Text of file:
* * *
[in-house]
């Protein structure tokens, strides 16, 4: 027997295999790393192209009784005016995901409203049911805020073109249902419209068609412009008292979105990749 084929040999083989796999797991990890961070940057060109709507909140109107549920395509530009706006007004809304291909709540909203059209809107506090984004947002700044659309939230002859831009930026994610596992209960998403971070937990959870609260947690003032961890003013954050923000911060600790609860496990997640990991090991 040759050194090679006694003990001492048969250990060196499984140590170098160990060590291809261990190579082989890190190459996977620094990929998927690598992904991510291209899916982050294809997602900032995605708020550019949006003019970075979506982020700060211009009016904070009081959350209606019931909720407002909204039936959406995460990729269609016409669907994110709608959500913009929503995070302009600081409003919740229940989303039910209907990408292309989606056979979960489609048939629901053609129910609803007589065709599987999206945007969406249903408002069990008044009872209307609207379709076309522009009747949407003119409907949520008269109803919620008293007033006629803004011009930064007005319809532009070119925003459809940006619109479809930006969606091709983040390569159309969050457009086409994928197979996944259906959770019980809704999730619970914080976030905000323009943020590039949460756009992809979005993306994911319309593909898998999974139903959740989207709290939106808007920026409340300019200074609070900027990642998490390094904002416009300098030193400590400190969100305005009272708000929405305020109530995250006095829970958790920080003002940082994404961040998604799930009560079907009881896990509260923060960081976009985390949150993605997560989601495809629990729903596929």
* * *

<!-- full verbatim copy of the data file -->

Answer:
[in-house]
């Protein structure tokens, strides 16, 4: 027997295999790393192209009784005016995901409203049911805020073109249902419209068609412009008292979105990749 084929040999083989796999797991990890961070940057060109709507909140109107549920395509530009706006007004809304291909709540909203059209809107506090984004947002700044659309939230002859831009930026994610596992209960998403971070937990959870609260947690003032961890003013954050923000911060600790609860496990997640990991090991 040759050194090679006694003990001492048969250990060196499984140590170098160990060590291809261990190579082989890190190459996977620094990929998927690598992904991510291209899916982050294809997602900032995605708020550019949006003019970075979506982020700060211009009016904070009081959350209606019931909720407002909204039936959406995460990729269609016409669907994110709608959500913009929503995070302009600081409003919740229940989303039910209907990408292309989606056979979960489609048939629901053609129910609803007589065709599987999206945007969406249903408002069990008044009872209307609207379709076309522009009747949407003119409907949520008269109803919620008293007033006629803004011009930064007005319809532009070119925003459809940006619109479809930006969606091709983040390569159309969050457009086409994928197979996944259906959770019980809704999730619970914080976030905000323009943020590039949460756009992809979005993306994911319309593909898998999974139903959740989207709290939106808007920026409340300019200074609070900027990642998490390094904002416009300098030193400590400190969100305005009272708000929405305020109530995250006095829970958790920080003002940082994404961040998604799930009560079907009881896990509260923060960081976009985390949150993605997560989601495809629990729903596929």